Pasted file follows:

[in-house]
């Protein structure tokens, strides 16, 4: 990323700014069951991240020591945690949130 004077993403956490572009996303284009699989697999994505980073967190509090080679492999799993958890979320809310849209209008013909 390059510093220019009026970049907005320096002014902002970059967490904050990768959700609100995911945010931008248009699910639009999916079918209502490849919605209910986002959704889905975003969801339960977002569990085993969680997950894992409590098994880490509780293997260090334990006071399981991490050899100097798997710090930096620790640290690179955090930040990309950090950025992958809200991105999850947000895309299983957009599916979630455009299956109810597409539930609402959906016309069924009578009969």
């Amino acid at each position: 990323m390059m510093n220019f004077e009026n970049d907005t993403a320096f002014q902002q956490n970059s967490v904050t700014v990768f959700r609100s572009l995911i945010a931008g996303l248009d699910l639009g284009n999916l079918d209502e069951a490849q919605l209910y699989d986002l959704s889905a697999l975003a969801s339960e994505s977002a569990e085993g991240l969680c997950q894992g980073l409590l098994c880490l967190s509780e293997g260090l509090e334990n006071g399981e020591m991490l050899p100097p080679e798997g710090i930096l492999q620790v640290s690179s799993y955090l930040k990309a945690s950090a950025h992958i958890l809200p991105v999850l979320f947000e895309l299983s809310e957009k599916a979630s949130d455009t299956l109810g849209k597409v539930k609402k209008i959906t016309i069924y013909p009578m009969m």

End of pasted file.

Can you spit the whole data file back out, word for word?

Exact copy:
[in-house]
């Protein structure tokens, strides 16, 4: 990323700014069951991240020591945690949130 004077993403956490572009996303284009699989697999994505980073967190509090080679492999799993958890979320809310849209209008013909 390059510093220019009026970049907005320096002014902002970059967490904050990768959700609100995911945010931008248009699910639009999916079918209502490849919605209910986002959704889905975003969801339960977002569990085993969680997950894992409590098994880490509780293997260090334990006071399981991490050899100097798997710090930096620790640290690179955090930040990309950090950025992958809200991105999850947000895309299983957009599916979630455009299956109810597409539930609402959906016309069924009578009969």
């Amino acid at each position: 990323m390059m510093n220019f004077e009026n970049d907005t993403a320096f002014q902002q956490n970059s967490v904050t700014v990768f959700r609100s572009l995911i945010a931008g996303l248009d699910l639009g284009n999916l079918d209502e069951a490849q919605l209910y699989d986002l959704s889905a697999l975003a969801s339960e994505s977002a569990e085993g991240l969680c997950q894992g980073l409590l098994c880490l967190s509780e293997g260090l509090e334990n006071g399981e020591m991490l050899p100097p080679e798997g710090i930096l492999q620790v640290s690179s799993y955090l930040k990309a945690s950090a950025h992958i958890l809200p991105v999850l979320f947000e895309l299983s809310e957009k599916a979630s949130d455009t299956l109810g849209k597409v539930k609402k209008i959906t016309i069924y013909p009578m009969m």